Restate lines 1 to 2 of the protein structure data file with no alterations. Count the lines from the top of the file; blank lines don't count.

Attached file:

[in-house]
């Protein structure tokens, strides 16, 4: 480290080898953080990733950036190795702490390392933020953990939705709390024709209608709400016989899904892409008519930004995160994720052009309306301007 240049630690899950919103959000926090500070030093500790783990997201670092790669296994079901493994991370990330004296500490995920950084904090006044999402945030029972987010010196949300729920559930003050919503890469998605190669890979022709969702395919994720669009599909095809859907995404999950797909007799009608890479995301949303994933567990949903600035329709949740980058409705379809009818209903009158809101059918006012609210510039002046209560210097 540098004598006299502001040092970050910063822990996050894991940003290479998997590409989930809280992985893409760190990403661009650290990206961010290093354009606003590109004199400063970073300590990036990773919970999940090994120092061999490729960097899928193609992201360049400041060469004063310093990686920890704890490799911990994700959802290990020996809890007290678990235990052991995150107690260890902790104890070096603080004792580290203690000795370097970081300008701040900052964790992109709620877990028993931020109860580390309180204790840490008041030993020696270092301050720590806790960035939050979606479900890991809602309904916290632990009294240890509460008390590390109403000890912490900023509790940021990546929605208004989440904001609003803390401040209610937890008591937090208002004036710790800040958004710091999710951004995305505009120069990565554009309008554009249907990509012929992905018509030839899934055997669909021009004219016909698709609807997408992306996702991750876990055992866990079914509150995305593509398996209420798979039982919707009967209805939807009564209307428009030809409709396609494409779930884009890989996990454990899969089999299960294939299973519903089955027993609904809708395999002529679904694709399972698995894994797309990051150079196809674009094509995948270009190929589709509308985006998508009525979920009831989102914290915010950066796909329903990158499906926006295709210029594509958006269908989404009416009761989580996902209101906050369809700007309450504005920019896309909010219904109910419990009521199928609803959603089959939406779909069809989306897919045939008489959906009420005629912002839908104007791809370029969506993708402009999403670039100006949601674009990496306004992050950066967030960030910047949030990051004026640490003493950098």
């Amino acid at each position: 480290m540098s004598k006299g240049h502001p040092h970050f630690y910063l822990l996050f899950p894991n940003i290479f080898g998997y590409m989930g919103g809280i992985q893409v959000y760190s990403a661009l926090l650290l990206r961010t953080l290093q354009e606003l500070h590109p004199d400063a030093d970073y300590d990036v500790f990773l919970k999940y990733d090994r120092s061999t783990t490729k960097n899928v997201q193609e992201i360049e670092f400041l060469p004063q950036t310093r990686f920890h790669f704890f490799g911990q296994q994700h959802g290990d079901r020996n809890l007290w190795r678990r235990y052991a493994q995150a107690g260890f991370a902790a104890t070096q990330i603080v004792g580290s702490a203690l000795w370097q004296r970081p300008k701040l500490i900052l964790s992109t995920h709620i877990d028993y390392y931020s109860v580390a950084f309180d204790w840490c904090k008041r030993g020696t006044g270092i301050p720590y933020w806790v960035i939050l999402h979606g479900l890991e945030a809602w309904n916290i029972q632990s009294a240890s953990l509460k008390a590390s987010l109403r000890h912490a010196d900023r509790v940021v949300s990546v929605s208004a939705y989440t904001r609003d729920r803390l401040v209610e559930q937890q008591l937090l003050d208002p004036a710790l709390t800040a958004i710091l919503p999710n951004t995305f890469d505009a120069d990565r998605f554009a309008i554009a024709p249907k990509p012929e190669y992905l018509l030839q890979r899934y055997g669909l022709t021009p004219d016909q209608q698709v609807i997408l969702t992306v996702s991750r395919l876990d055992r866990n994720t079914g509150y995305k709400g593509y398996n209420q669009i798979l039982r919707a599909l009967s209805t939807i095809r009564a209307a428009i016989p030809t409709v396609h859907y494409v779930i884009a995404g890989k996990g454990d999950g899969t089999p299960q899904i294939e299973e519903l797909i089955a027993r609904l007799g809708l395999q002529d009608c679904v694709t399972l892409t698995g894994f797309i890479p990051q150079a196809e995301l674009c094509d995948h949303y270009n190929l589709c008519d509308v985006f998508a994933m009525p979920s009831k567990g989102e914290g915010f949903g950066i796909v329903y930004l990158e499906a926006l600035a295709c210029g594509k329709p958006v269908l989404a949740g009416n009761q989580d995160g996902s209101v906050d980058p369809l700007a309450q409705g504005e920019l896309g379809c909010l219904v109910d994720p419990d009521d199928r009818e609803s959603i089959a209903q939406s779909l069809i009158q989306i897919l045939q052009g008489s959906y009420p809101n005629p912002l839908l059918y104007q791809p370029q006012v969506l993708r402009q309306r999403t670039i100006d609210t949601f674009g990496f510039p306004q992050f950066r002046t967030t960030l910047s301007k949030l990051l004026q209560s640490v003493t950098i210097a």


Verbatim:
[in-house]
């Protein structure tokens, strides 16, 4: 480290080898953080990733950036190795702490390392933020953990939705709390024709209608709400016989899904892409008519930004995160994720052009309306301007 240049630690899950919103959000926090500070030093500790783990997201670092790669296994079901493994991370990330004296500490995920950084904090006044999402945030029972987010010196949300729920559930003050919503890469998605190669890979022709969702395919994720669009599909095809859907995404999950797909007799009608890479995301949303994933567990949903600035329709949740980058409705379809009818209903009158809101059918006012609210510039002046209560210097 540098004598006299502001040092970050910063822990996050894991940003290479998997590409989930809280992985893409760190990403661009650290990206961010290093354009606003590109004199400063970073300590990036990773919970999940090994120092061999490729960097899928193609992201360049400041060469004063310093990686920890704890490799911990994700959802290990020996809890007290678990235990052991995150107690260890902790104890070096603080004792580290203690000795370097970081300008701040900052964790992109709620877990028993931020109860580390309180204790840490008041030993020696270092301050720590806790960035939050979606479900890991809602309904916290632990009294240890509460008390590390109403000890912490900023509790940021990546929605208004989440904001609003803390401040209610937890008591937090208002004036710790800040958004710091999710951004995305505009120069990565554009309008554009249907990509012929992905018509030839899934055997669909021009004219016909698709609807997408992306996702991750876990055992866990079914509150995305593509398996209420798979039982919707009967209805939807009564209307428009030809409709396609494409779930884009890989996990454990899969089999299960294939299973519903089955027993609904809708395999002529679904694709399972698995894994797309990051150079196809674009094509995948270009190929589709509308985006998508009525979920009831989102914290915010950066796909329903990158499906926006295709210029594509958006269908989404009416009761989580996902209101906050369809700007309450504005920019896309909010219904109910419990009521199928609803959603089959939406779909069809989306897919045939008489959906009420005629912002839908104007791809370029969506993708402009999403670039100006949601674009990496306004992050950066967030960030910047949030990051004026640490003493950098």